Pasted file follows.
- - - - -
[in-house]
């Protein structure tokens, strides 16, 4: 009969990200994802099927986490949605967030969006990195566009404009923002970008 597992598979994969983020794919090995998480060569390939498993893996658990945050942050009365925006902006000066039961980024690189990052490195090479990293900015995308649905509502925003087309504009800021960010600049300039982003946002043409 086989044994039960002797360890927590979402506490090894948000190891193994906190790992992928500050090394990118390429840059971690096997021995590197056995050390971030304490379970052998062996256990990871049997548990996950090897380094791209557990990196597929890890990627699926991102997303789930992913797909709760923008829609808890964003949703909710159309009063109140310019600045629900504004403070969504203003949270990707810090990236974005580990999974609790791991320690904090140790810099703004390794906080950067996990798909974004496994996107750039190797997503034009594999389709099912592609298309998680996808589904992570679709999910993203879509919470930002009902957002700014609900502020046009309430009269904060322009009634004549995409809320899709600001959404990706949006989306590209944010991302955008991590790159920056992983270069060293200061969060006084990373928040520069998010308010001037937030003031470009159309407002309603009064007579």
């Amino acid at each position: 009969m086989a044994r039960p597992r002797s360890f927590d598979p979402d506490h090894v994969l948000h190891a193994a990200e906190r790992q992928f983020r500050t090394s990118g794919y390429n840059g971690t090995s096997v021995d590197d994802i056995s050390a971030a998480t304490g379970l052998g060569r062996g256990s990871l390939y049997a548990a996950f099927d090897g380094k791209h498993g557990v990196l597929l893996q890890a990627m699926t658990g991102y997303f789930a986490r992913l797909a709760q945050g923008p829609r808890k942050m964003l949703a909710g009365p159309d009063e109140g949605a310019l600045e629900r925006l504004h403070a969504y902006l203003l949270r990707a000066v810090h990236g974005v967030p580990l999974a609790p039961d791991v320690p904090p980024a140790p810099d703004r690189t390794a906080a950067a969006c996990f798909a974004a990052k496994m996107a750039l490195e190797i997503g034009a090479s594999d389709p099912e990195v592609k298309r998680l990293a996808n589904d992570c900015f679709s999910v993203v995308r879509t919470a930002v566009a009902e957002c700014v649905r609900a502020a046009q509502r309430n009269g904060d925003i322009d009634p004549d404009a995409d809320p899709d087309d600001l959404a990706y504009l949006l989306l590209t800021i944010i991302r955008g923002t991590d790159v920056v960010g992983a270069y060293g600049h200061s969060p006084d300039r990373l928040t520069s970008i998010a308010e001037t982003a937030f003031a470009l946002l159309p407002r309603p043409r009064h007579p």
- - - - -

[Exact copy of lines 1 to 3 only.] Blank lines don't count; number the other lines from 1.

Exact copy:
[in-house]
């Protein structure tokens, strides 16, 4: 009969990200994802099927986490949605967030969006990195566009404009923002970008 597992598979994969983020794919090995998480060569390939498993893996658990945050942050009365925006902006000066039961980024690189990052490195090479990293900015995308649905509502925003087309504009800021960010600049300039982003946002043409 086989044994039960002797360890927590979402506490090894948000190891193994906190790992992928500050090394990118390429840059971690096997021995590197056995050390971030304490379970052998062996256990990871049997548990996950090897380094791209557990990196597929890890990627699926991102997303789930992913797909709760923008829609808890964003949703909710159309009063109140310019600045629900504004403070969504203003949270990707810090990236974005580990999974609790791991320690904090140790810099703004390794906080950067996990798909974004496994996107750039190797997503034009594999389709099912592609298309998680996808589904992570679709999910993203879509919470930002009902957002700014609900502020046009309430009269904060322009009634004549995409809320899709600001959404990706949006989306590209944010991302955008991590790159920056992983270069060293200061969060006084990373928040520069998010308010001037937030003031470009159309407002309603009064007579």
């Amino acid at each position: 009969m086989a044994r039960p597992r002797s360890f927590d598979p979402d506490h090894v994969l948000h190891a193994a990200e906190r790992q992928f983020r500050t090394s990118g794919y390429n840059g971690t090995s096997v021995d590197d994802i056995s050390a971030a998480t304490g379970l052998g060569r062996g256990s990871l390939y049997a548990a996950f099927d090897g380094k791209h498993g557990v990196l597929l893996q890890a990627m699926t658990g991102y997303f789930a986490r992913l797909a709760q945050g923008p829609r808890k942050m964003l949703a909710g009365p159309d009063e109140g949605a310019l600045e629900r925006l504004h403070a969504y902006l203003l949270r990707a000066v810090h990236g974005v967030p580990l999974a609790p039961d791991v320690p904090p980024a140790p810099d703004r690189t390794a906080a950067a969006c996990f798909a974004a990052k496994m996107a750039l490195e190797i997503g034009a090479s594999d389709p099912e990195v592609k298309r998680l990293a996808n589904d992570c900015f679709s999910v993203v995308r879509t919470a930002v566009a009902e957002c700014v649905r609900a502020a046009q509502r309430n009269g904060d925003i322009d009634p004549d404009a995409d809320p899709d087309d600001l959404a990706y504009l949006l989306l590209t800021i944010i991302r955008g923002t991590d790159v920056v960010g992983a270069y060293g600049h200061s969060p006084d300039r990373l928040t520069s970008i998010a308010e001037t982003a937030f003031a470009l946002l159309p407002r309603p043409r009064h007579p």